Scotch Whisky sales in the UK have fallen by 1million bottles after Chancellor Philip Hammond hiked spirits tax in his March Budget.
Official HMRC figures show 36.7million bottles were released for sale in the first six months of 2017 – down from 37.7million in the same period last year.
The 2.6% fall follows the decision to increase spirits duty in the spring Budget by 3.9%, meaning tax now makes up 80% of the cost of a bottle of Scotch.
Of an average bottle sold at £12.77, more than £10 goes straight to the Treasury. Following the drop in domestic demand for Scotch, Mr Hammond is being urged to cut excise duty on spirits to protect the UK’s leading food and drink export, which supports 40,000 jobs.
The Scotch Whisky Association has launched a Drop The Dram Duty campaign calling on the chancellor to give fairer tax treatment to spirits in his November budget.
It comes after HMRC figures also show the tax take from spirits has fallen since Mr Hammond’s spring increase.
Spirits revenue was down more than 7% in the first financial quarter of 2017-18 to £697million from £751million in the same period from April to the end of June the previous year. In contrast, a 2% cut in 2015 saw spirits revenue rise by 4% – giving a £124million boost to the Treasury. And a freeze in 2016 led to a revenue increase of more than 7%, pouring an additional £229million into the chancellor’s coffers.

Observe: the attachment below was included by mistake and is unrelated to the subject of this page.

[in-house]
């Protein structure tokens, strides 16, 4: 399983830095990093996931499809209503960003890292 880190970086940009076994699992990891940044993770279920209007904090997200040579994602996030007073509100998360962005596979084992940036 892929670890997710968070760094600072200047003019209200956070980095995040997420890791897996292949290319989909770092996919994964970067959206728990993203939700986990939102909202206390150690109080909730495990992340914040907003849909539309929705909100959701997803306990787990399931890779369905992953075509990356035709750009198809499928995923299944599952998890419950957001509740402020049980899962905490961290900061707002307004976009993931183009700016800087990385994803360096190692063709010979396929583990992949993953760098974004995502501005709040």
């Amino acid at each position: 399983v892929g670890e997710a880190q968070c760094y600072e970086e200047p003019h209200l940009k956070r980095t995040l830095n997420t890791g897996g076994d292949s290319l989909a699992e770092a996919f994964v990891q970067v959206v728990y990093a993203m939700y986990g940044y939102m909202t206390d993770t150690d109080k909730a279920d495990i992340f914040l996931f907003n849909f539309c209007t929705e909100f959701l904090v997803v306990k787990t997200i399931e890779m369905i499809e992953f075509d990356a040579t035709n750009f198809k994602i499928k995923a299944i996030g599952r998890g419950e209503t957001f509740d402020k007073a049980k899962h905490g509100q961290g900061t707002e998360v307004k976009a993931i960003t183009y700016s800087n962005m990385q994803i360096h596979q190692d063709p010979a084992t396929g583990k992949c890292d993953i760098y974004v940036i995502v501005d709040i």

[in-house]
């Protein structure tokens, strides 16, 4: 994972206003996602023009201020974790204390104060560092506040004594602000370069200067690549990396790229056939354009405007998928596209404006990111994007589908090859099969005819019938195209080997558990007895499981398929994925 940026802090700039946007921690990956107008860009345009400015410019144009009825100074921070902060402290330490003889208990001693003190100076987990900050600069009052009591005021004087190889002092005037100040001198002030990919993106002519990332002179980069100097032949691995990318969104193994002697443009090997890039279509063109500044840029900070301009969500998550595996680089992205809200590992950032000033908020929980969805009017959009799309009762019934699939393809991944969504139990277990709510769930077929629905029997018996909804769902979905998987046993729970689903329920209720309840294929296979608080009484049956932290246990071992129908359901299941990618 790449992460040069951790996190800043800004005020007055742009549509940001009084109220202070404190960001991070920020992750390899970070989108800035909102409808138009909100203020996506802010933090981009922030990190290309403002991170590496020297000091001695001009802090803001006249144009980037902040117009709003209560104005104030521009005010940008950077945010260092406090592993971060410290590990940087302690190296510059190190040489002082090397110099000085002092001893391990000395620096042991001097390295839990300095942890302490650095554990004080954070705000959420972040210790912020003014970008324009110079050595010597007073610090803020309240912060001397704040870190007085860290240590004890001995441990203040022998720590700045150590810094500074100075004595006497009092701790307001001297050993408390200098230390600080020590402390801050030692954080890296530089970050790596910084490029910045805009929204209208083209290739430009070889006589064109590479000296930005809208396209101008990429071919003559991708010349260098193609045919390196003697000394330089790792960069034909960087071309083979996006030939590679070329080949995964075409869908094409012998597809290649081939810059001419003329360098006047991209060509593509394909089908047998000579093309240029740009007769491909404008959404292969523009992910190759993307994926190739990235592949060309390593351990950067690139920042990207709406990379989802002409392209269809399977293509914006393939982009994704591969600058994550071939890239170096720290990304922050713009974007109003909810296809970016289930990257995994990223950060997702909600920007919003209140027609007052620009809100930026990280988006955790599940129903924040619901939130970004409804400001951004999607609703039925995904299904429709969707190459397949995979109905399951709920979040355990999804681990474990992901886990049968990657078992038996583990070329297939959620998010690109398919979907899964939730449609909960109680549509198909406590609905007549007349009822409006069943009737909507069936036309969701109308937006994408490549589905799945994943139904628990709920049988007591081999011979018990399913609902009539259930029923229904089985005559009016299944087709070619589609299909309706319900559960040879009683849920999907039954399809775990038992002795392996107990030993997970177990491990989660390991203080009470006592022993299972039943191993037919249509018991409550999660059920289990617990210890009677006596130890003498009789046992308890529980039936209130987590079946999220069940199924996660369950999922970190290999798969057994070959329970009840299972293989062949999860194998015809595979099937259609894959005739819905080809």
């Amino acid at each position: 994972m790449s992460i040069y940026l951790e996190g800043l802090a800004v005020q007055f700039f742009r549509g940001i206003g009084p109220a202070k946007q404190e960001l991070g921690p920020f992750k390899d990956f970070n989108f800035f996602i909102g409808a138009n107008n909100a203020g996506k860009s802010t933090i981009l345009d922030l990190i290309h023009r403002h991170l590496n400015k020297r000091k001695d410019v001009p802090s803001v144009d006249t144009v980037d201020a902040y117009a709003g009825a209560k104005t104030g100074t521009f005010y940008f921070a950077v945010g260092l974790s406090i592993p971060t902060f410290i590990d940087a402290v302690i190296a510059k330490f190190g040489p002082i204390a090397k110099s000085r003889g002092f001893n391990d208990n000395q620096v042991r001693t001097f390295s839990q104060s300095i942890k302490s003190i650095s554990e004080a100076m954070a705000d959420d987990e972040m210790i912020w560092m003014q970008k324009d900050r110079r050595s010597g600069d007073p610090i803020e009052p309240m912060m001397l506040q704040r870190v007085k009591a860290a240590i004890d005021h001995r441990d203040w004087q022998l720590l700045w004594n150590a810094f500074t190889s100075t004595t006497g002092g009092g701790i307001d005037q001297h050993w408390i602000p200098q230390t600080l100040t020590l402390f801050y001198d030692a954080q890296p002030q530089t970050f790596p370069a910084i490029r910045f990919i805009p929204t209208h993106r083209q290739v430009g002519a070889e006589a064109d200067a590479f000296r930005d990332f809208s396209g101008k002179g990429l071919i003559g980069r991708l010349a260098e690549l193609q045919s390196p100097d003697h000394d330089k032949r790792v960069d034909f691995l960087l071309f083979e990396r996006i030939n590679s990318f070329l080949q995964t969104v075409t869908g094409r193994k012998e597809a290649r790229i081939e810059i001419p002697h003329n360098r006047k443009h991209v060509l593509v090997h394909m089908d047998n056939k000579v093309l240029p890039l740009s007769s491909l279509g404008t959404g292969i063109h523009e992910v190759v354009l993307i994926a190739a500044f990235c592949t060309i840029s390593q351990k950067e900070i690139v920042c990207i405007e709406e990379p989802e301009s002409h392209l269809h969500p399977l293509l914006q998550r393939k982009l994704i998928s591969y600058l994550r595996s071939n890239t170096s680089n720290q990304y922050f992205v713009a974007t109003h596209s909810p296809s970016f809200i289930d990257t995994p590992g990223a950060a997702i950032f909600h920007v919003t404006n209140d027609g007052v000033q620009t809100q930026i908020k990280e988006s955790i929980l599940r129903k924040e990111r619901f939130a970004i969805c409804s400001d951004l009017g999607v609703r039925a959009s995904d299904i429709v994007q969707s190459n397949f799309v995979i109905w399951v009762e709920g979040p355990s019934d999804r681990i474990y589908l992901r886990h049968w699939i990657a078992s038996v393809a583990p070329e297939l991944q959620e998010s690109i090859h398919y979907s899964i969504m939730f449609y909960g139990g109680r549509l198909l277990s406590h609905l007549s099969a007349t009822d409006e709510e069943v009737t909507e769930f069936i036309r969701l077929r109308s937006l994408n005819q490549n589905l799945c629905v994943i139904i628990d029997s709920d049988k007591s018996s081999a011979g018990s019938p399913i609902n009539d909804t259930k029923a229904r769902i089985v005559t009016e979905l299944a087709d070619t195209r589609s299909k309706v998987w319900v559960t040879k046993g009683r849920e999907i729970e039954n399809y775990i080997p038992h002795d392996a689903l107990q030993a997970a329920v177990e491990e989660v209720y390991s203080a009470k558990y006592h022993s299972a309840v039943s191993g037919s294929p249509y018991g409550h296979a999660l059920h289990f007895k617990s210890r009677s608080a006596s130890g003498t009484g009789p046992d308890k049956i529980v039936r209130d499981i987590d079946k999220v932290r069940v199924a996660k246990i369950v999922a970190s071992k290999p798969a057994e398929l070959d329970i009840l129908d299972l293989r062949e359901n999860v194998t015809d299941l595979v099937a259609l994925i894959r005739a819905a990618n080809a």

Karen Betts, Scotch Whisky Association chief executive, said: “Philip Hammond’s damaging 3.9% spirits duty hike has hit UK demand for Scotch and seen less money going to the Treasury.
“The chancellor should use his November Budget to drop the dram duty. Cutting tax would send a strong signal that the government believes in a world-famous UK manufacturing industry which supports 40,000 jobs and plays a key role in Scotland’s economy.”